US5938765A - System and method for initializing a multinode multiprocessor computer system - Google Patents

System and method for initializing a multinode multiprocessor computer system Download PDF

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US5938765A
US5938765A US08924038 US92403897A US5938765A US 5938765 A US5938765 A US 5938765A US 08924038 US08924038 US 08924038 US 92403897 A US92403897 A US 92403897A US 5938765 A US5938765 A US 5938765A
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node
memory
method
computer system
system
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Kenneth Frank Dove
Darin Jon Perrigo
Robert Bruce Gage
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International Business Machines Corp
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Sequent Computer Systems Inc
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    • GPHYSICS
    • G06COMPUTING; CALCULATING; COUNTING
    • G06FELECTRIC DIGITAL DATA PROCESSING
    • G06F9/00Arrangements for program control, e.g. control units
    • G06F9/06Arrangements for program control, e.g. control units using stored programs, i.e. using an internal store of processing equipment to receive or retain programs
    • G06F9/44Arrangements for executing specific programs
    • G06F9/4401Bootstrapping

Abstract

An apparatus and method for initializing a shared-memory, multinode multiprocessor computer system. The nodes in the multiprocessor computer system separately and independently run standard PC-based BIOS routines in parallel for initialization of the nodes. These BIOS routines set addresses of hardware components on each node as though the nodes are in a single-node environment. After completion of BIOS, the addresses of the hardware components are reprogrammed to conform with the multinode environment. A master processor then takes control to boot the operating system on the multinode environment.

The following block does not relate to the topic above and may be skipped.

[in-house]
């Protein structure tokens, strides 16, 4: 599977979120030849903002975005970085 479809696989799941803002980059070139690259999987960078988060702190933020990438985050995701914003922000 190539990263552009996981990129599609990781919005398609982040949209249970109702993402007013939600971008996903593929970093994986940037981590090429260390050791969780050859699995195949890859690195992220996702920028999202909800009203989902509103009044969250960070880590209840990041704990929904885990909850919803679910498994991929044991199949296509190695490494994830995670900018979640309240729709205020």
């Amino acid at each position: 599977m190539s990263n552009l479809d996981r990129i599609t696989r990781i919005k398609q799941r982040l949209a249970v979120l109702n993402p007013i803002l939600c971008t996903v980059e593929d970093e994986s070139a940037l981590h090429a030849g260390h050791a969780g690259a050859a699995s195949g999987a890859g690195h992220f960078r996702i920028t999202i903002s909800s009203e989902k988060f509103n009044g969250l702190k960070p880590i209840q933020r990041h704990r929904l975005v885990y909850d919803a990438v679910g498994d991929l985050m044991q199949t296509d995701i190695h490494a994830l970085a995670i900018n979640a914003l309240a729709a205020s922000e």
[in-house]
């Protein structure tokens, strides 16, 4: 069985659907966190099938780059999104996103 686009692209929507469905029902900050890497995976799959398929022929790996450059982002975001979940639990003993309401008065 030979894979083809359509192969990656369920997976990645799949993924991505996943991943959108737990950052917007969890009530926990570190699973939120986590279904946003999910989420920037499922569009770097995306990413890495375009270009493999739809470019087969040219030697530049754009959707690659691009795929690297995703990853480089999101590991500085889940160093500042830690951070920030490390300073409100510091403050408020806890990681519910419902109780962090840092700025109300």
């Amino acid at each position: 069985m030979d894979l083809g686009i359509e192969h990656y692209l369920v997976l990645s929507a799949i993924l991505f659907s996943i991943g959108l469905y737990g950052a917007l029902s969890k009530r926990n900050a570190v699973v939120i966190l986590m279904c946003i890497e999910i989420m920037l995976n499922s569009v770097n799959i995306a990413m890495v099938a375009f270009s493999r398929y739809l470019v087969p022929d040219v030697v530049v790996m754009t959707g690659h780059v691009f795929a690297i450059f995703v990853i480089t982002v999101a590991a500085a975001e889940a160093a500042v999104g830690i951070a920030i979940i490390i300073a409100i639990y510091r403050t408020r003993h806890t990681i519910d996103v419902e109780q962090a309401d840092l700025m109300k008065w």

Description

FIELD OF THE INVENTION

This invention relates generally to a computer system with multiple processors located on a plurality of nodes. More particularly, this invention relates to initializing or booting such a multiprocessor system.

BACKGROUND OF THE INVENTION

Multiprocessor computers by definition contain multiple processors that can execute multiple parts of a computer program or multiple programs simultaneously. In general, this parallel computing executes computer programs faster than conventional single processor computers, such as personal computers (PCs), that execute the parts of a program sequentially. The actual performance advantage is a function of a number of factors, including the degree to which parts of a program can be executed in parallel and the architecture of the particular multiprocessor computer at hand.

Multiprocessor computers may be classified by how they share information among the processors. Shared-memory multiprocessor computers offer a common memory address space that all processors can access. Processes within a program communicate through shared variables in memory that allow them to read or write to the same memory location in the computer. Message passing multiprocessor computers, on the other hand, have a separate memory space for each processor. Processes communicate through messages to each other.

Shared-memory multiprocessor computers may also be classified by how the memory is physically organized. In distributed shared-memory computers, the memory is divided into modules physically placed near a group of processors. Although all of the memory modules are globally accessible, a processor can access memory placed nearby faster than memory placed remotely. Because the memory access time differs based on memory location, distributed shared-memory systems are often called non-uniform memory access (NUMA) machines. By contrast, in centralized shared-memory computers, the memory is physically in just one location. Such centralized shared-memory computers are called uniform memory access (UMA) machines because the memory is equidistant in time and space from each of the processors. Both forms of memory organization typically use high-speed cache memory in conjunction with main memory to reduce execution time.